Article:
Littler Mendelson, P.C. • September 12, 2018
For over 50 years, by September 30, employers with 100 or more employees and federal contractors with at least 50 employees were required to submit an EEO-1 report to the Equal Employment Opportunity Commission (EEOC). The EEO-1 report provides the EEOC with data about the size, location, and race and gender demographics of an employer’s workforce. In 2017, due to proposed changes that would have required employers to also provide information on employee compensation and hours worked, the filing deadline for 2017 EEO-1 reports was changed to March 31, 2018. Although those changes were later withdrawn by the Office of Management and Budget, the new filing deadline stayed in place.
Fisher Phillips • August 21, 2018
Overturning 40 years of precedent, the 10th Circuit Court of Appeals has just ruled that an employee’s failure to file an EEOC charge does not necessarily bar consideration of a private discrimination lawsuit. By concluding that an Equal Employment Opportunity Commission (EEOC) charge is not a jurisdictional prerequisite to suit, the federal appeals court’s August 17 decision provides a new lifeline for disgruntled employees and former employees to bring suit against their employers (Lincoln v. BNSF Railway Company, Inc.).
Jackson Lewis P.C. • July 31, 2018
The federal Fifth Circuit Court of Appeals recently issued an interesting decision finding that the actions of an employer’s peer review committee did not constitute an adverse employment action under Title VII of the Civil Rights Act of 1964. This decision was driven by the specific facts presented to the court, so it does not necessarily signal a trend toward peer review actions being treated in this manner in Title VII cases. Visit our EPL Risk Mitigation blog to learn more about this decision.
Franczek Radelet P.C • June 21, 2018
In an unusual, coordinated litigation strategy, the U.S. Equal Employment Opportunity Commission (EEOC) last week filed seven lawsuits alleging workplace harassment. The lawsuits – which followed a reconvening of an EEOC task force on harassment – suggest that the EEOC is seeking to capitalize on the momentum of the #MeToo movement by emphasizing harassment enforcement actions. The lawsuits also underscore the potential consequences of allowing harassment in the workplace to go unaddressed.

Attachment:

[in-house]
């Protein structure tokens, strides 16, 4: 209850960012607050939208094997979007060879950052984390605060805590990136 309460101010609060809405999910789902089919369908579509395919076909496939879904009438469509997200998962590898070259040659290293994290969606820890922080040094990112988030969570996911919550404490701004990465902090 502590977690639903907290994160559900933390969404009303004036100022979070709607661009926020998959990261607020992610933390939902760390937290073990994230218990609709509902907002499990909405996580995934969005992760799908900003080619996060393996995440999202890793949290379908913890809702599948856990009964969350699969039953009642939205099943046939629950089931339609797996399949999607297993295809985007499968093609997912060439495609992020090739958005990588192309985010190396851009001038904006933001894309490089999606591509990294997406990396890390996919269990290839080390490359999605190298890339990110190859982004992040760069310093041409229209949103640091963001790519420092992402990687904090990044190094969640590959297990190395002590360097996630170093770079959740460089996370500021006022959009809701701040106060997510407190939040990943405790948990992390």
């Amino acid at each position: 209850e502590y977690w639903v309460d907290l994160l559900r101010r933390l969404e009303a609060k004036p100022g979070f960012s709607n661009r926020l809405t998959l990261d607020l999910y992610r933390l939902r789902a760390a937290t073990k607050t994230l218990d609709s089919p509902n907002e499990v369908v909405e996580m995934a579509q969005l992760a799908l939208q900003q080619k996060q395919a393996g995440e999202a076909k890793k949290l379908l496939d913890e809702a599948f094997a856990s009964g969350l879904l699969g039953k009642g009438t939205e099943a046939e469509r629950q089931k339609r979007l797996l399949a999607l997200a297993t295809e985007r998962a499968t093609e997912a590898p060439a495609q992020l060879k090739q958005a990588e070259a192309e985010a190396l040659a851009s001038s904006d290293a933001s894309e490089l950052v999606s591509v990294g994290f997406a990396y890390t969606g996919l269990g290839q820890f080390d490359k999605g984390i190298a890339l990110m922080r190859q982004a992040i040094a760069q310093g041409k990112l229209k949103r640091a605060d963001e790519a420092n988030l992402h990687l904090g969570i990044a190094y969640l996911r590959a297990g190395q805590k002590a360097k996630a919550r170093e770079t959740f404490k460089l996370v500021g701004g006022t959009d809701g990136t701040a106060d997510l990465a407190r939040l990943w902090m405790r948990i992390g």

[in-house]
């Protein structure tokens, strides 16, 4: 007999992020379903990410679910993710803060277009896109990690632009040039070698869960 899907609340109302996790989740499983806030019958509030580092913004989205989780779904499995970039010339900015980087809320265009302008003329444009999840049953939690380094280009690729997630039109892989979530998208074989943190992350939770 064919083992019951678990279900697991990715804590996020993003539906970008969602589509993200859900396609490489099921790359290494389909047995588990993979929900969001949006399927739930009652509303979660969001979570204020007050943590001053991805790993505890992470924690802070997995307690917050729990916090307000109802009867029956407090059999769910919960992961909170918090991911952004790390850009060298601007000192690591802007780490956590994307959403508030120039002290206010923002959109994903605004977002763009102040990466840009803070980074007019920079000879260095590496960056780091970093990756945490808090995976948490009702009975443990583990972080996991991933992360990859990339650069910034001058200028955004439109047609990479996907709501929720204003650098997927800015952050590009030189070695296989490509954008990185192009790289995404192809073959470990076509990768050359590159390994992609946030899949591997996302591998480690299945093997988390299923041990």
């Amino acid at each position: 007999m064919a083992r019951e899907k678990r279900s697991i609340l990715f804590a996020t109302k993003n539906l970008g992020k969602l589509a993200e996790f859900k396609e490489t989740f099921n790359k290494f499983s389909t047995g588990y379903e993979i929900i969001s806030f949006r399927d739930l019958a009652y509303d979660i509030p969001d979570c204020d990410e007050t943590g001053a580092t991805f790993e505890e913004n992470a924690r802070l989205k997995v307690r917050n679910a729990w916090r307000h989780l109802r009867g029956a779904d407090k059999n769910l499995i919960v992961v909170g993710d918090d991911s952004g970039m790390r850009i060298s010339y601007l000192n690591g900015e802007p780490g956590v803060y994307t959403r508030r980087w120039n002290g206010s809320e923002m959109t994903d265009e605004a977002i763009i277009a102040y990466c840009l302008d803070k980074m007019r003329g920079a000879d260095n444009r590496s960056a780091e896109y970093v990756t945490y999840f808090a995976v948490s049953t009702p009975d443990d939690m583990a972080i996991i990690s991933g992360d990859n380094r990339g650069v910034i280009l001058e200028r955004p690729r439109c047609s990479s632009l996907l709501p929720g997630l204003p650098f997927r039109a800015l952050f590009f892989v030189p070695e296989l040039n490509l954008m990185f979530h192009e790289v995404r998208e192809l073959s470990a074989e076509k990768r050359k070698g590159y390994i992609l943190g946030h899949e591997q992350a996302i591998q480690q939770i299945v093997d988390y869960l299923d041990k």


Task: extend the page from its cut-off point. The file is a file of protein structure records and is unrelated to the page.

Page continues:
FordHarrison LLP • June 14, 2018
Executive Summary: On June 1, 2018, the U.S. Court of Appeals for the Eleventh Circuit in Jefferson v. Sewon America, Inc., No. 17-11802, held that the McDonnell Douglas burden-shifting framework does not apply to discrimination claims where the plaintiff offered direct evidence of discrimination, even though the plaintiff herself called her evidence circumstantial and analyzed her claims under that framework. Jefferson is part of the Eleventh Circuit’s recent trend of reducing the burden on employment discrimination plaintiffs at the summary judgment stage, making it easier for them to proceed to trial before a jury.
Ogletree Deakins • June 07, 2018
The filing deadline for employers to submit their 2017 EEO-1 reports was June 1, 2018—moved back from the original deadline of March 31, 2018. Employers may have used that extra time to double-check data and ensure they avoided common filing errors. This article answers some frequently asked questions about the filing extension and explores common EEO-1 mistakes.
Ogletree Deakins • May 22, 2018
We all know (or should know) that Title VII of the Civil Rights Act and other discrimination laws prohibit intentional discrimination “because of” protected characteristics like race, age, gender, or disability. We can easily imagine instances of intentional discrimination—a sexist manager refusing to hire female applicants, a racist boss refusing to promote qualified African Americans, and the list goes on.
Ogletree Deakins • April 24, 2018
The U.S. Equal Employment Opportunity Commission’s (EEOC) EEO-1 Joint Reporting Committee has now extended the deadline for filing the 2017 reports to June 1, 2018. Based on modifications to the EEO-1 survey, employers initially had until March 31, 2018, to file their 2017 EEO-1 reports.
Employers that were scrambling to meet the deadline for filing their 2017 EEO-1 report have been granted a brief reprieve. Recently, and without announcement, the Equal Employment Opportunity Commission (EEOC) changed the filing deadline posted on its website from March 31 to June 1. The deadline extension follows several other changes and clarifications to the reporting process made during the past year.
Jackson Lewis P.C. • April 22, 2018
Without much fanfare, the U.S. Equal Employment Opportunity Commission’s EEO-1 Joint Reporting Committee has extended the deadline for filing of this year’s EEO-1 Survey until June 1, 2018.